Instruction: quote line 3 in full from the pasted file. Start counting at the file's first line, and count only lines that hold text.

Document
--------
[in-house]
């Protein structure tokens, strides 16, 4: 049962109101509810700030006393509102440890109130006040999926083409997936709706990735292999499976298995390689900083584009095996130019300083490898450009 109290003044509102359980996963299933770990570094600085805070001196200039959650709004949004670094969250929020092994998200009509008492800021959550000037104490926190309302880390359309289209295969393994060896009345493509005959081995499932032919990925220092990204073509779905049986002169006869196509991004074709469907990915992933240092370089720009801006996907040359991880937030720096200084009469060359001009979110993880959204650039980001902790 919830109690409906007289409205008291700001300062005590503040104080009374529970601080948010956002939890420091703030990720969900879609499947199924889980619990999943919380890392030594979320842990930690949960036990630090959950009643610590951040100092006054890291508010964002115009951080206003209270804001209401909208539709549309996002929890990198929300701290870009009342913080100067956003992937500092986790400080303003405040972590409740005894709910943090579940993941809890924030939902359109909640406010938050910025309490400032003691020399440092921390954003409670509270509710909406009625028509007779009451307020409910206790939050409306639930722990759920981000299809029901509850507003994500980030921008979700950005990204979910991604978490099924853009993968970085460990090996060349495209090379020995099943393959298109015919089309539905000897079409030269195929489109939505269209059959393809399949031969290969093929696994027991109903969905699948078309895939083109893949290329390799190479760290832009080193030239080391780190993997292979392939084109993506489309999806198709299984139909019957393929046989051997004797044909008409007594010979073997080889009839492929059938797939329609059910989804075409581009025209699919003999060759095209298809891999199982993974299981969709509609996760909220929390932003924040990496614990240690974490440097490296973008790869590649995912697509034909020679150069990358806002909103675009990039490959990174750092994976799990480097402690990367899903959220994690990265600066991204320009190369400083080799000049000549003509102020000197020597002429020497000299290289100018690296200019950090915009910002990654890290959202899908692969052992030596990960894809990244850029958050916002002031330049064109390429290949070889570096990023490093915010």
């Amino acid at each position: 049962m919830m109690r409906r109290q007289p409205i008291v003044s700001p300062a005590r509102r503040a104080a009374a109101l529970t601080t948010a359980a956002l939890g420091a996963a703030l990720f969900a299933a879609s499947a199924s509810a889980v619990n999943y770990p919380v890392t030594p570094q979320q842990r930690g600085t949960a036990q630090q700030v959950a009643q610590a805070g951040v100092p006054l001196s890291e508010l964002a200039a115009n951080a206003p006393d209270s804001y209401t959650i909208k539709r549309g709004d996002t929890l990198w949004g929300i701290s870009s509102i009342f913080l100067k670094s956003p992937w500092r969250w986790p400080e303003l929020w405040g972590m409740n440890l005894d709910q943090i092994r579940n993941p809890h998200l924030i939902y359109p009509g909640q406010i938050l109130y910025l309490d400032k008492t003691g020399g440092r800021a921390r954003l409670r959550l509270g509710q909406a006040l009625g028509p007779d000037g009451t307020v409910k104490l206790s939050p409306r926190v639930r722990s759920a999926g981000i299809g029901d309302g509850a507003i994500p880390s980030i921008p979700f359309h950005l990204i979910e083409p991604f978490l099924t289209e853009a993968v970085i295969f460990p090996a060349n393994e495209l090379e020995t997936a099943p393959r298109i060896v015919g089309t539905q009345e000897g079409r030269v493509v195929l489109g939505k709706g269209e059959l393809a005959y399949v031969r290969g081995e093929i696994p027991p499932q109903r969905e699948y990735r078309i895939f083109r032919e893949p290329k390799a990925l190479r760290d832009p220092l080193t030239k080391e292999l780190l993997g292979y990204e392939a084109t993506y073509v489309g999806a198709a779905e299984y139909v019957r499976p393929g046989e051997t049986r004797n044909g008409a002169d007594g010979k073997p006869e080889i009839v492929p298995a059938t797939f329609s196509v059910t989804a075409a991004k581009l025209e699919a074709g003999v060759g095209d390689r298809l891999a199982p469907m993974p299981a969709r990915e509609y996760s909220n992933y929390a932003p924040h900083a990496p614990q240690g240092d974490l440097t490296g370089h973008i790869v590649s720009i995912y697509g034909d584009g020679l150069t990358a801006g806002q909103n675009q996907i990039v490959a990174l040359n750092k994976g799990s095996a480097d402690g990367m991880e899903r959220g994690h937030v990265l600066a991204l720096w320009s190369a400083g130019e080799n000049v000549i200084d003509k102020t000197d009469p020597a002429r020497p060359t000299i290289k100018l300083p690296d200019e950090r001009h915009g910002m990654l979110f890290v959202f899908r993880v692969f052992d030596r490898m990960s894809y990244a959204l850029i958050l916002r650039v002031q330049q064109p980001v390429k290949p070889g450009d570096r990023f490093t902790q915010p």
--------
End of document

């Amino acid at each position: 049962m919830m109690r409906r109290q007289p409205i008291v003044s700001p300062a005590r509102r503040a104080a009374a109101l529970t601080t948010a359980a956002l939890g420091a996963a703030l990720f969900a299933a879609s499947a199924s509810a889980v619990n999943y770990p919380v890392t030594p570094q979320q842990r930690g600085t949960a036990q630090q700030v959950a009643q610590a805070g951040v100092p006054l001196s890291e508010l964002a200039a115009n951080a206003p006393d209270s804001y209401t959650i909208k539709r549309g709004d996002t929890l990198w949004g929300i701290s870009s509102i009342f913080l100067k670094s956003p992937w500092r969250w986790p400080e303003l929020w405040g972590m409740n440890l005894d709910q943090i092994r579940n993941p809890h998200l924030i939902y359109p009509g909640q406010i938050l109130y910025l309490d400032k008492t003691g020399g440092r800021a921390r954003l409670r959550l509270g509710q909406a006040l009625g028509p007779d000037g009451t307020v409910k104490l206790s939050p409306r926190v639930r722990s759920a999926g981000i299809g029901d309302g509850a507003i994500p880390s980030i921008p979700f359309h950005l990204i979910e083409p991604f978490l099924t289209e853009a993968v970085i295969f460990p090996a060349n393994e495209l090379e020995t997936a099943p393959r298109i060896v015919g089309t539905q009345e000897g079409r030269v493509v195929l489109g939505k709706g269209e059959l393809a005959y399949v031969r290969g081995e093929i696994p027991p499932q109903r969905e699948y990735r078309i895939f083109r032919e893949p290329k390799a990925l190479r760290d832009p220092l080193t030239k080391e292999l780190l993997g292979y990204e392939a084109t993506y073509v489309g999806a198709a779905e299984y139909v019957r499976p393929g046989e051997t049986r004797n044909g008409a002169d007594g010979k073997p006869e080889i009839v492929p298995a059938t797939f329609s196509v059910t989804a075409a991004k581009l025209e699919a074709g003999v060759g095209d390689r298809l891999a199982p469907m993974p299981a969709r990915e509609y996760s909220n992933y929390a932003p924040h900083a990496p614990q240690g240092d974490l440097t490296g370089h973008i790869v590649s720009i995912y697509g034909d584009g020679l150069t990358a801006g806002q909103n675009q996907i990039v490959a990174l040359n750092k994976g799990s095996a480097d402690g990367m991880e899903r959220g994690h937030v990265l600066a991204l720096w320009s190369a400083g130019e080799n000049v000549i200084d003509k102020t000197d009469p020597a002429r020497p060359t000299i290289k100018l300083p690296d200019e950090r001009h915009g910002m990654l979110f890290v959202f899908r993880v692969f052992d030596r490898m990960s894809y990244a959204l850029i958050l916002r650039v002031q330049q064109p980001v390429k290949p070889g450009d570096r990023f490093t902790q915010p």